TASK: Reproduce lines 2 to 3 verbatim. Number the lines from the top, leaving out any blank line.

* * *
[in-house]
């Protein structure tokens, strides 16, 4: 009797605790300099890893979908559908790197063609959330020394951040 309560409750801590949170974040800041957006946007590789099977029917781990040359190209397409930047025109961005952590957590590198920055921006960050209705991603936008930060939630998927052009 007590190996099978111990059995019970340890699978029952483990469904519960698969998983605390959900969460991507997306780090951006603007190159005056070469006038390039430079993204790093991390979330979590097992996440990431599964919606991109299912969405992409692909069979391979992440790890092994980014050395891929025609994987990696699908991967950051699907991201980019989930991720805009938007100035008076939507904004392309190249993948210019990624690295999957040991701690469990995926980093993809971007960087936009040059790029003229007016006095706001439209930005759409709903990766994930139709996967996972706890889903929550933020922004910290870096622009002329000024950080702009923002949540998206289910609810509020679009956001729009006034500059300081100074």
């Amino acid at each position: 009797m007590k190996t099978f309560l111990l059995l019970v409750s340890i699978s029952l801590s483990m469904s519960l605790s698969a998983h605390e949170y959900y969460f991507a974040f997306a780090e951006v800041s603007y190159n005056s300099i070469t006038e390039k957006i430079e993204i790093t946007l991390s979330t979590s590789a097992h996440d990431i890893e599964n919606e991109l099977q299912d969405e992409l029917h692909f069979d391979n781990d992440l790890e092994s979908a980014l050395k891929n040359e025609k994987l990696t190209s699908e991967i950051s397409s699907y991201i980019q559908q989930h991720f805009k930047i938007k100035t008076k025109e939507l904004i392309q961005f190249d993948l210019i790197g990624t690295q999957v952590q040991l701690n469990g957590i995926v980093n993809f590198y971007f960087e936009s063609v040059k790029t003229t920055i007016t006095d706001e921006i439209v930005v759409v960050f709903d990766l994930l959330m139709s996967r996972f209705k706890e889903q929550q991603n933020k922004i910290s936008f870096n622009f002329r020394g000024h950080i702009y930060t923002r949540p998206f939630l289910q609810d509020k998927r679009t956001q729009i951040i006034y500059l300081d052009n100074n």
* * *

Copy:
């Protein structure tokens, strides 16, 4: 009797605790300099890893979908559908790197063609959330020394951040 309560409750801590949170974040800041957006946007590789099977029917781990040359190209397409930047025109961005952590957590590198920055921006960050209705991603936008930060939630998927052009 007590190996099978111990059995019970340890699978029952483990469904519960698969998983605390959900969460991507997306780090951006603007190159005056070469006038390039430079993204790093991390979330979590097992996440990431599964919606991109299912969405992409692909069979391979992440790890092994980014050395891929025609994987990696699908991967950051699907991201980019989930991720805009938007100035008076939507904004392309190249993948210019990624690295999957040991701690469990995926980093993809971007960087936009040059790029003229007016006095706001439209930005759409709903990766994930139709996967996972706890889903929550933020922004910290870096622009002329000024950080702009923002949540998206289910609810509020679009956001729009006034500059300081100074």
């Amino acid at each position: 009797m007590k190996t099978f309560l111990l059995l019970v409750s340890i699978s029952l801590s483990m469904s519960l605790s698969a998983h605390e949170y959900y969460f991507a974040f997306a780090e951006v800041s603007y190159n005056s300099i070469t006038e390039k957006i430079e993204i790093t946007l991390s979330t979590s590789a097992h996440d990431i890893e599964n919606e991109l099977q299912d969405e992409l029917h692909f069979d391979n781990d992440l790890e092994s979908a980014l050395k891929n040359e025609k994987l990696t190209s699908e991967i950051s397409s699907y991201i980019q559908q989930h991720f805009k930047i938007k100035t008076k025109e939507l904004i392309q961005f190249d993948l210019i790197g990624t690295q999957v952590q040991l701690n469990g957590i995926v980093n993809f590198y971007f960087e936009s063609v040059k790029t003229t920055i007016t006095d706001e921006i439209v930005v759409v960050f709903d990766l994930l959330m139709s996967r996972f209705k706890e889903q929550q991603n933020k922004i910290s936008f870096n622009f002329r020394g000024h950080i702009y930060t923002r949540p998206f939630l289910q609810d509020k998927r679009t956001q729009i951040i006034y500059l300081d052009n100074n």